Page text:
Developmental Preschool Network: Arugot runs a network of five developmental preschools for children with special needs age 3 – 6/ 7. All children are assessed as eligible for special education and referred by the Allocations Committee of the Education Department at the Municipality. Each child has an individualized work plan, which is updated periodically according to his progress. The main goal is to mainstream children in the regular school system. Some children spend one or two days a week integrated in regular preschools as preparation for mainstreaming, while receiving all their treatments at Arugot Preschool. A team of highly professional staff caters to the needs of the children. In addition to a regular preschool schedule, the program provides paramedical treatments: speech and occupational therapy, psychologist (sent from the Municipality) and a pet therapist. Children enjoy musical activities and benefit from a gardening project – growing their own plants, vegetables, and flowers – a fun activity that enhances personal development. The success rate of this program is measured by looking at the schools that children are enrolled at when graduating to first grade. The results of this program are astonishing – since its inception in 2003, 75 – 80% graduate to regular first grade classes every year.
The overall aim is for children to develop and improve and join their peers in regular school frameworks.
Mirit Levy, Director of Developmental Preschools, recently completed an in depth 2 year training course in ABA (Applied Behavior Analysis) which will enhance her work with children and enable her to train preschool teachers under her supervision.
The staff received training in D.I.R. – The Greenspan Floortime Approach, giving them valuable tools when working with children.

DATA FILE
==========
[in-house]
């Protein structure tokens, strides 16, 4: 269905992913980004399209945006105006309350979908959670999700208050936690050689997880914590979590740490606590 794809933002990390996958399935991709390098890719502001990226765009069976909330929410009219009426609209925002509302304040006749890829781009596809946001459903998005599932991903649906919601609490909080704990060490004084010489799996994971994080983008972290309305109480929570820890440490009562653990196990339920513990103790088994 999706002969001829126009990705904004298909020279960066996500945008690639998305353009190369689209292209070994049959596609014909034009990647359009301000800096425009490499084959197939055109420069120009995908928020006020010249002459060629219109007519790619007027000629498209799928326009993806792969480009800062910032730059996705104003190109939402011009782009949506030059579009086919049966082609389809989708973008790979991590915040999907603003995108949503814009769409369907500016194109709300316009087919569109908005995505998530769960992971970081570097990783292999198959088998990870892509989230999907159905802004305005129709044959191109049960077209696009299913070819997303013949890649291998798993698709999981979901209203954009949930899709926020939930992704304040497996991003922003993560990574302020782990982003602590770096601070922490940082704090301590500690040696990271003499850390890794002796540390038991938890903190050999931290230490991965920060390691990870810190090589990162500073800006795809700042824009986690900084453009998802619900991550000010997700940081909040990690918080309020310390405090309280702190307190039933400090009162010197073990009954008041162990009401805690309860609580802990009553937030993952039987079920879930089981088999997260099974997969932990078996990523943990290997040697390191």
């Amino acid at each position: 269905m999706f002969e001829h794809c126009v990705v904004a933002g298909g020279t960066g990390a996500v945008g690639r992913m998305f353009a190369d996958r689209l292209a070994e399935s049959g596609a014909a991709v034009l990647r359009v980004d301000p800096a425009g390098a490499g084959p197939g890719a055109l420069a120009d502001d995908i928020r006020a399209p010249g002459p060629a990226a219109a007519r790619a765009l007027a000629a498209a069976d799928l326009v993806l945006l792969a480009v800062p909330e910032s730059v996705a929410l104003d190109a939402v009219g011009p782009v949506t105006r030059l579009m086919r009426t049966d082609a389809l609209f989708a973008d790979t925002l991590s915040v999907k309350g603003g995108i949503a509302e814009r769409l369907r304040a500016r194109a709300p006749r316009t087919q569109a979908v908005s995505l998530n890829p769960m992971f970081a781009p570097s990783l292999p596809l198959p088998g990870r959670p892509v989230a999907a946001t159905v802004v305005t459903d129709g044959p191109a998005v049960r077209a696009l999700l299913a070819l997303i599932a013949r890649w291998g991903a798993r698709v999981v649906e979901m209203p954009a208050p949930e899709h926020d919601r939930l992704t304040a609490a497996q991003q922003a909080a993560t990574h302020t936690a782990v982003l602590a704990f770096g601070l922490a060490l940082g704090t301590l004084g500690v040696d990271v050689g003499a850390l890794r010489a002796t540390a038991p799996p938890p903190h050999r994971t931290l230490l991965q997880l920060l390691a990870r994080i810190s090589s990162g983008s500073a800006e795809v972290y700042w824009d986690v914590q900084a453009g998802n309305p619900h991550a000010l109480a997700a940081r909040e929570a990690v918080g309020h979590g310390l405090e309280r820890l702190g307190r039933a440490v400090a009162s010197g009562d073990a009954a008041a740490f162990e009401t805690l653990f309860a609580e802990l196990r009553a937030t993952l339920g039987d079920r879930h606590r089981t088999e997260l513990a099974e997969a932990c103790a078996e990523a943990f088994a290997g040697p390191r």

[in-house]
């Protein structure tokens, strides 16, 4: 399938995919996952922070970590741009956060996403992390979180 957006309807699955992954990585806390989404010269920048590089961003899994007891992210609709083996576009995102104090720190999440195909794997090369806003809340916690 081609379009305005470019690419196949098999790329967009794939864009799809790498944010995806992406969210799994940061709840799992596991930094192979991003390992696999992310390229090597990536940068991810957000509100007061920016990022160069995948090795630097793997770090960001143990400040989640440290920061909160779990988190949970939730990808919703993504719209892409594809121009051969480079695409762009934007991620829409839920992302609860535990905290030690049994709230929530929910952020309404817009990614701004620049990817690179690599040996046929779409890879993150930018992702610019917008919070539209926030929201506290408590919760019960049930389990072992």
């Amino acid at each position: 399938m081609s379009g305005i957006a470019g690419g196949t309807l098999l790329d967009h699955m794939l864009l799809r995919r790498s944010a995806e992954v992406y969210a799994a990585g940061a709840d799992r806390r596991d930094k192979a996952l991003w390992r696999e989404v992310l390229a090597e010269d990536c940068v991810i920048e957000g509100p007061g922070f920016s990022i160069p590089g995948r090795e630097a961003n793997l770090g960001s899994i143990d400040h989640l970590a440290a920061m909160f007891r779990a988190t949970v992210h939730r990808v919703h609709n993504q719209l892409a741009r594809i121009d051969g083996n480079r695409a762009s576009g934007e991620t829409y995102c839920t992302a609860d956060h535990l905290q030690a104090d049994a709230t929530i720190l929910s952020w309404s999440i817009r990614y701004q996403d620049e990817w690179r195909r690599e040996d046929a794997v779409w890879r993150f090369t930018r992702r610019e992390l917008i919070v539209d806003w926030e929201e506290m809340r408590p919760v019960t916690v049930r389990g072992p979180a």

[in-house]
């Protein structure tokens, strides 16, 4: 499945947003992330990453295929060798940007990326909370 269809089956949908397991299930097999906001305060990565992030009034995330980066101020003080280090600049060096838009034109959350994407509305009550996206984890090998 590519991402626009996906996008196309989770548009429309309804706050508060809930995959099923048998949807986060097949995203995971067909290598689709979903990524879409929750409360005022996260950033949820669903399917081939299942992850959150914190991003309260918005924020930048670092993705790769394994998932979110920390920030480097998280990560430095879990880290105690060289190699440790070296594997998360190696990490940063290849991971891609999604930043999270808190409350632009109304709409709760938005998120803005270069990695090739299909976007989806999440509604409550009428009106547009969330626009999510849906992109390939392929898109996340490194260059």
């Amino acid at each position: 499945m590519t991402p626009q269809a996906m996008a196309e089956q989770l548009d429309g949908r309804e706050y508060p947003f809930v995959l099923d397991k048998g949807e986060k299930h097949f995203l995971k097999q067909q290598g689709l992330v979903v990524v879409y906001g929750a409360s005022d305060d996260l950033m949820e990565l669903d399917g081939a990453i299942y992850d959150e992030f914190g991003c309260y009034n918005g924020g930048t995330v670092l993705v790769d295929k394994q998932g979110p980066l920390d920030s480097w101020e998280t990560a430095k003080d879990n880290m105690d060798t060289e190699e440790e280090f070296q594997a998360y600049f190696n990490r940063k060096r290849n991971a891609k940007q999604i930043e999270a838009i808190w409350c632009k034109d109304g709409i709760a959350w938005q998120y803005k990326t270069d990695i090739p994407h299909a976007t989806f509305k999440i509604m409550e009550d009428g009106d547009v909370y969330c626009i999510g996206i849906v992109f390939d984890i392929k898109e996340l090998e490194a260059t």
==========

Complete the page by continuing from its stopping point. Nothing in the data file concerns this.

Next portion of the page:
Giraffe Language is an innovative approach in one of our developmental preschools. Giraffe Language – Changing Learned Communication Patterns – is a behavioral method helping children speak the language of the heart, the language of emotions, to resolve conflict, to communicate effectively, to promote mutual respect and compassion while clarifying feelings. The Giraffe is characterized by a big and compassionate heart, as opposed to the Jackal who is aggressive and has limited communication. Children are trained to choose Giraffe Language and not the Jackal’s language and his reactions. Following a fight, children go and sit in a cute little “reconciliation room”; there they work out their feelings together. Usually they exit the room arm in arm with smiles on their faces.
In order to enable all staff members to use this method, the entire staff of the preschools participated in a series of lectures on this topic.
Sensory Diet is an approach used to enhance sensory integration using a range of interventions. In one preschool children start off the day imitating animals: crawling like cats, sliding like snakes, jumping like frogs and walking on all fours face up like spiders – all this contributes to their sense of self, helps them organize their bodies and calms them down. When they have to sit down they are able to concentrate and learning flows.
Special Project to learn about the neighbourhood included a learning excursion followed by the building of a model including streets, houses, shops, traffic lights, pedestrian crossings and street signs. The second stage of this project is learning road safety.
Recycling materials, water conservation, looking after the environment
Much effort is put into teaching children about the importance of the environment.
When planting, plants are hung vertically, and water drips from top down, teaching water conservation.
Creating works of art, while working together in groups, and using materials that are recycled is a great success. This includes team work, planning and sharing.
In this picture is a “coffee shop” designed and built by the children from recycled materials. The children stand in line to “buy” and then enjoy cookies, which they themselves baked.
After-School Framework has been established for children of working mothers who need a full day framework, including a hot lunch. Developmentally delayed children are integrated with their typically developing peers during the after school hours. This mutually beneficial program enhances their social, cognitive, and physical development. Mothers benefit when they are able to work a long day and rest assured that their children are well cared for.
“The one common denominator for all of the young children is that early intervention does work, and it seems to improve the prognosis.”
– Temple Grandin –
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